Two different forms of dog developed in Newfoundland, descended from European varieties brought by sailors. While the smaller form was to become the ancestor of the Labrador Retriever, the Greater St. John’s Dog evolved into the breed that is recognized today as the Newfoundland. These dogs took to water readily and, because of their size and strength, were able to save the lives of drowning sailors.
Coat Type/Colour: Coarse, dense; black/brown/black and white
Height: 28 Inch (71 cm)
Weight: 140 – 150 lb (63.4 – 68 kg)
Nature: Powerful, amenable, well-balanced; good swimmer
The Newfoundland was first brought to Britain during 1860, but subsequently had nearly died during 1860, but subsequently had nearly died out by the end of the Second World War. Many of today’s bloodlines can be traced back to later imports of American dogs, which maintained the breed’s existence in Britain. Both black and brown forms are now recognized, as well as white and black form that is known as the Landseer after the famous Victorian artist Sir Edwin Landseer (1802-73), who painted these dogs.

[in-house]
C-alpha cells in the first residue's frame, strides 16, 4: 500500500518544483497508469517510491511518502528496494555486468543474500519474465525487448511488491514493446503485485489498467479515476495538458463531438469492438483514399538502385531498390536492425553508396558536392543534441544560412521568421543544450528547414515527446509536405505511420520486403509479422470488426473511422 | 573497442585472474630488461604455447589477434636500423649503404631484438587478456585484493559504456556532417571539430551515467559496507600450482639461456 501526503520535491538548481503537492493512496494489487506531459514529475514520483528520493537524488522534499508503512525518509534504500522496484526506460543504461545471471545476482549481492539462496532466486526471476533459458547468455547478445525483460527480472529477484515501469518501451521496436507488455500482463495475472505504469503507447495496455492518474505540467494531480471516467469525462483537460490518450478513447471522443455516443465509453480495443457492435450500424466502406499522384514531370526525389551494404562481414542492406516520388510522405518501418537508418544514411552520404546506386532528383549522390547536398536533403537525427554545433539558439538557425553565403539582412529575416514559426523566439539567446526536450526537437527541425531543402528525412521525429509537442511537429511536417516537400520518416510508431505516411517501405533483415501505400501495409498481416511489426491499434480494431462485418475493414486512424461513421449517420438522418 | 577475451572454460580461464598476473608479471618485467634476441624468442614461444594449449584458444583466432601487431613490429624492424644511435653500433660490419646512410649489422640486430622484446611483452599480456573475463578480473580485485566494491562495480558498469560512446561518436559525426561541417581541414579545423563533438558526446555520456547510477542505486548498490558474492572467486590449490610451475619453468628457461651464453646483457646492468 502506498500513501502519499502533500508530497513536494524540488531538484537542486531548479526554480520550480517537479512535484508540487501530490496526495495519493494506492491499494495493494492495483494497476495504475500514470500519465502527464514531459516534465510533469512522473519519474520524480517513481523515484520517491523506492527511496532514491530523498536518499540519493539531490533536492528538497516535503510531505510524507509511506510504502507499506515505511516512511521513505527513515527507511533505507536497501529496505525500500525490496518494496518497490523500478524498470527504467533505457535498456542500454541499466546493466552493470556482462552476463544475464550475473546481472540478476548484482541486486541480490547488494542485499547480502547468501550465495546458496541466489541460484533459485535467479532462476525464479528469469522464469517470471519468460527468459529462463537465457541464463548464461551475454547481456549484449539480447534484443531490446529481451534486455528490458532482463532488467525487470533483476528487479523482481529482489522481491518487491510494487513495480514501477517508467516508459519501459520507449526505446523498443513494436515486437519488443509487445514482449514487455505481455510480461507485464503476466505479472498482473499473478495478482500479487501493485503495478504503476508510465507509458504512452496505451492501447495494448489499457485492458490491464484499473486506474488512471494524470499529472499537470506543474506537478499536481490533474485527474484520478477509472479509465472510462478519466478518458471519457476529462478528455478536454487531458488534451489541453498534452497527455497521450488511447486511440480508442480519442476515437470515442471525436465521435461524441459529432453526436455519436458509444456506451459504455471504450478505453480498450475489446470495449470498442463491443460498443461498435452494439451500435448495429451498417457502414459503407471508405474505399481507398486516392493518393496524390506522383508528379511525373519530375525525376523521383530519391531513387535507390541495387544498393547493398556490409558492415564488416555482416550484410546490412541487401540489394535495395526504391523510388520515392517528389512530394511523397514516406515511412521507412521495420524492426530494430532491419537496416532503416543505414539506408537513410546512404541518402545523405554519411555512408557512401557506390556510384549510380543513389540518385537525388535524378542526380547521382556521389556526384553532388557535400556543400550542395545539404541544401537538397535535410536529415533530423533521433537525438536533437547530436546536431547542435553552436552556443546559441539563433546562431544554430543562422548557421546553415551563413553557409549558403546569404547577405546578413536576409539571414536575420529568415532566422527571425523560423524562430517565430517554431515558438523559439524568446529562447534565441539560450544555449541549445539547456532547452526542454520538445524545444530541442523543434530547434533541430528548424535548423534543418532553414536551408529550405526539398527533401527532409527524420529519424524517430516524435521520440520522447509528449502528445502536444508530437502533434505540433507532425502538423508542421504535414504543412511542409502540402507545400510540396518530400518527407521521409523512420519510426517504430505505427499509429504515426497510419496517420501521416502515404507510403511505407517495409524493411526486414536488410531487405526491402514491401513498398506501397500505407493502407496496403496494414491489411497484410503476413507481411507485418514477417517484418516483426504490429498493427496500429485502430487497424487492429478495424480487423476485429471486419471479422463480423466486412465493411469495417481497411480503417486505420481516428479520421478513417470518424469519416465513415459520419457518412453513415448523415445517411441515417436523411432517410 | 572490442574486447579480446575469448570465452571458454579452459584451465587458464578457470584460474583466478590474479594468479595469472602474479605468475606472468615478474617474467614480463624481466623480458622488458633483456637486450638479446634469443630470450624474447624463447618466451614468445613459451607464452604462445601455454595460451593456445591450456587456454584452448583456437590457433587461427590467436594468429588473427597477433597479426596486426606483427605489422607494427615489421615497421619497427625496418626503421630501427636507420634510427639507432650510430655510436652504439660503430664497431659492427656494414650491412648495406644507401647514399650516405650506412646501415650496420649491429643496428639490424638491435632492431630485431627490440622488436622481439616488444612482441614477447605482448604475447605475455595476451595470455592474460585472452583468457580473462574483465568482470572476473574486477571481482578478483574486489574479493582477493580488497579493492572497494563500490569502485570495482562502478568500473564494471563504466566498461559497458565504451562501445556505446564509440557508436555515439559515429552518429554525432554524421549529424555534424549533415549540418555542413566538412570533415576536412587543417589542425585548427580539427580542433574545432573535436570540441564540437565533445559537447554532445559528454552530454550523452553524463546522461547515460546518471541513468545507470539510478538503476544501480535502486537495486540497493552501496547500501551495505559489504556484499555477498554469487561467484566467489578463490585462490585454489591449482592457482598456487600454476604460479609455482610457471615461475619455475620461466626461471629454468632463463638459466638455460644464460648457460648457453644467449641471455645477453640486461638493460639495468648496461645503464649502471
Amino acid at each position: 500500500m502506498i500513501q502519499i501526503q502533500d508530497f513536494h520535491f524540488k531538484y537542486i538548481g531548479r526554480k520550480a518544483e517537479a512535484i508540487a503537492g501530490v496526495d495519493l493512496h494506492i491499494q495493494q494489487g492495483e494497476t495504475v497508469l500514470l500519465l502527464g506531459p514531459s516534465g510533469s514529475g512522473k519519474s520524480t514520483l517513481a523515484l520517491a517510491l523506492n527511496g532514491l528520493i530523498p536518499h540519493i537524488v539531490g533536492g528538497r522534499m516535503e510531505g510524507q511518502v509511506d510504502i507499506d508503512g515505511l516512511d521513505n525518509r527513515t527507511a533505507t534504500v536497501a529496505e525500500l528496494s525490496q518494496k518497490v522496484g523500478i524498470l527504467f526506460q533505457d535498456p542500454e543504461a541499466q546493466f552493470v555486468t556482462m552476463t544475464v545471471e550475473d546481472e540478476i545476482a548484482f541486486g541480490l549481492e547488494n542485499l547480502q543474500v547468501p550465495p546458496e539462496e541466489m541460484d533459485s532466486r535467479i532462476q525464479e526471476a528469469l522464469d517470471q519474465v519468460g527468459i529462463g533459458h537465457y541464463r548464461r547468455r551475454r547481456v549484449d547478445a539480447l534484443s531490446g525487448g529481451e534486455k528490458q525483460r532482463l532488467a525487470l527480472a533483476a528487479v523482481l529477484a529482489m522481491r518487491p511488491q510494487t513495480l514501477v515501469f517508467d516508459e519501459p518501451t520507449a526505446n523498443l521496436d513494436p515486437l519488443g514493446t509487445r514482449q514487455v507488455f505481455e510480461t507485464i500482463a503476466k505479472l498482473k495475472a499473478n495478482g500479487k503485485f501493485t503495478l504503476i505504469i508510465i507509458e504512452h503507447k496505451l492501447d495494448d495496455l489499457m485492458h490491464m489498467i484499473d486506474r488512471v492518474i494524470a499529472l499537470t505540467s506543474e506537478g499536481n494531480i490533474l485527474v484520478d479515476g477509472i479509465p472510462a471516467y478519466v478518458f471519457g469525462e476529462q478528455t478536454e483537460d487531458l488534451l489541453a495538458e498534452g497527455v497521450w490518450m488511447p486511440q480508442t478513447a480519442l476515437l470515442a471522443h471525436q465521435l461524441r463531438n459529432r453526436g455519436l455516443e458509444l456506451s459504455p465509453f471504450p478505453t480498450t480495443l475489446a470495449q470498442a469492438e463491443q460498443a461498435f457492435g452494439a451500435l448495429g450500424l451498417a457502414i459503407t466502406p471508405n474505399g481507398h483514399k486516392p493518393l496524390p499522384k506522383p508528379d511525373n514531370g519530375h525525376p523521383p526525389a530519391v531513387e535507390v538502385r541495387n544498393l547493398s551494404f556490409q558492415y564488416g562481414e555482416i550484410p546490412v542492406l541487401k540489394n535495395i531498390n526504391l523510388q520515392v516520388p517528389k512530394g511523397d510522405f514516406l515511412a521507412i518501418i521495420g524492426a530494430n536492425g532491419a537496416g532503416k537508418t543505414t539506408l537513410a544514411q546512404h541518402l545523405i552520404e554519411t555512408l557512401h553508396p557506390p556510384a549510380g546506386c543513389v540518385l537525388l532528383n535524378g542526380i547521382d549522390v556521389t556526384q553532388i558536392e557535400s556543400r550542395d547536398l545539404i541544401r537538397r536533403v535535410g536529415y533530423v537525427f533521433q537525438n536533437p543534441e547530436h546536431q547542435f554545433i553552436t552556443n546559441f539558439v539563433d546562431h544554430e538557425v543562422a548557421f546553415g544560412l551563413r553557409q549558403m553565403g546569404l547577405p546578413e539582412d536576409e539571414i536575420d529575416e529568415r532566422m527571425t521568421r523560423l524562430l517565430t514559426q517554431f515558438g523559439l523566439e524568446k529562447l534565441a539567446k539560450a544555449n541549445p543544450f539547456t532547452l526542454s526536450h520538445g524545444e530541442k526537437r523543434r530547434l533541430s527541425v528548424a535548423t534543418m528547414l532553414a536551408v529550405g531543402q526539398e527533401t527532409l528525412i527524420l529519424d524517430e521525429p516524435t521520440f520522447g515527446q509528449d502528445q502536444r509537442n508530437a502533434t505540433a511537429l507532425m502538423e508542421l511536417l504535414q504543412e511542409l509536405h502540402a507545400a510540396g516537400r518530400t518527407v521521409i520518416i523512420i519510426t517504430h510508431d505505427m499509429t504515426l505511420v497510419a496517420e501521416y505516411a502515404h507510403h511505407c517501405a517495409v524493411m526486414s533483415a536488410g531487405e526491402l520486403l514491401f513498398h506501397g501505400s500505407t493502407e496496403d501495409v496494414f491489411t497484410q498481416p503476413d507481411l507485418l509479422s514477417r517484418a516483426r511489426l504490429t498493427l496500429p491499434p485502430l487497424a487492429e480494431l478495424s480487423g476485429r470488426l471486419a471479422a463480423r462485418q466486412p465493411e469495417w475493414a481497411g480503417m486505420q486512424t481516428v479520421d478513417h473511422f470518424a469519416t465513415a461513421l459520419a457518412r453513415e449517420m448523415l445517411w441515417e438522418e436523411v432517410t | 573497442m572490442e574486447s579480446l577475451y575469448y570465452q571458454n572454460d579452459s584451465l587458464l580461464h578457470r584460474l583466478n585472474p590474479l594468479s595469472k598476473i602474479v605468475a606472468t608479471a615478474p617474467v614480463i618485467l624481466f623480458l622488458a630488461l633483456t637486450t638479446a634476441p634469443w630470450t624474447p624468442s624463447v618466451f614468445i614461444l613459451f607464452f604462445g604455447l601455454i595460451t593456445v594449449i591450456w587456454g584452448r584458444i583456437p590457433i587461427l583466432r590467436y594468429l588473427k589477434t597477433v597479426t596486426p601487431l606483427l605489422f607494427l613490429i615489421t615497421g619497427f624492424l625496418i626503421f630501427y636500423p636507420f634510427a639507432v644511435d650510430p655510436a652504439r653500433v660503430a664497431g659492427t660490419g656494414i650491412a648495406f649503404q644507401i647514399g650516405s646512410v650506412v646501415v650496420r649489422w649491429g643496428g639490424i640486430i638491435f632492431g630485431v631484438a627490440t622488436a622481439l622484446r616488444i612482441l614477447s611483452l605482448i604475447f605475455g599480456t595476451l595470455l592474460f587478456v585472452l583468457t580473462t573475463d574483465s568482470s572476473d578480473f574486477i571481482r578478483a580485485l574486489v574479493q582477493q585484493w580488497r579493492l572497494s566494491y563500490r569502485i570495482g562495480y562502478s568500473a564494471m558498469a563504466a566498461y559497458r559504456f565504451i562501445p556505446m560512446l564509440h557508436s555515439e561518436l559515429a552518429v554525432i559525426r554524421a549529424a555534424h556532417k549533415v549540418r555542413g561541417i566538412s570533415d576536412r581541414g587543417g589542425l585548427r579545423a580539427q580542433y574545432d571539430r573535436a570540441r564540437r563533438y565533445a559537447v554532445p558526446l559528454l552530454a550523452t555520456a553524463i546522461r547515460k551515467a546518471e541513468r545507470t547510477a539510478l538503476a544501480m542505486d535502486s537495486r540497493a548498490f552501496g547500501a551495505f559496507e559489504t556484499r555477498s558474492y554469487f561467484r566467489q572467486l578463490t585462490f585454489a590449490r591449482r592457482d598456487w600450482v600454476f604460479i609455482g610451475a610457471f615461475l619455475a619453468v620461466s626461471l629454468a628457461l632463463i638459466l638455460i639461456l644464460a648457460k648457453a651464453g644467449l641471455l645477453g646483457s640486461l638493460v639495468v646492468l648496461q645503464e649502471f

Newfoundlands are well-balanced, amenable dogs that will settle well in a household large enough to accommodate them. They have retained their swimming skills, and can also prove valuable as guard dogs. Their size alone is a considerable deterrent, but if threatened, they are likely to prove fierce in defence of people around them.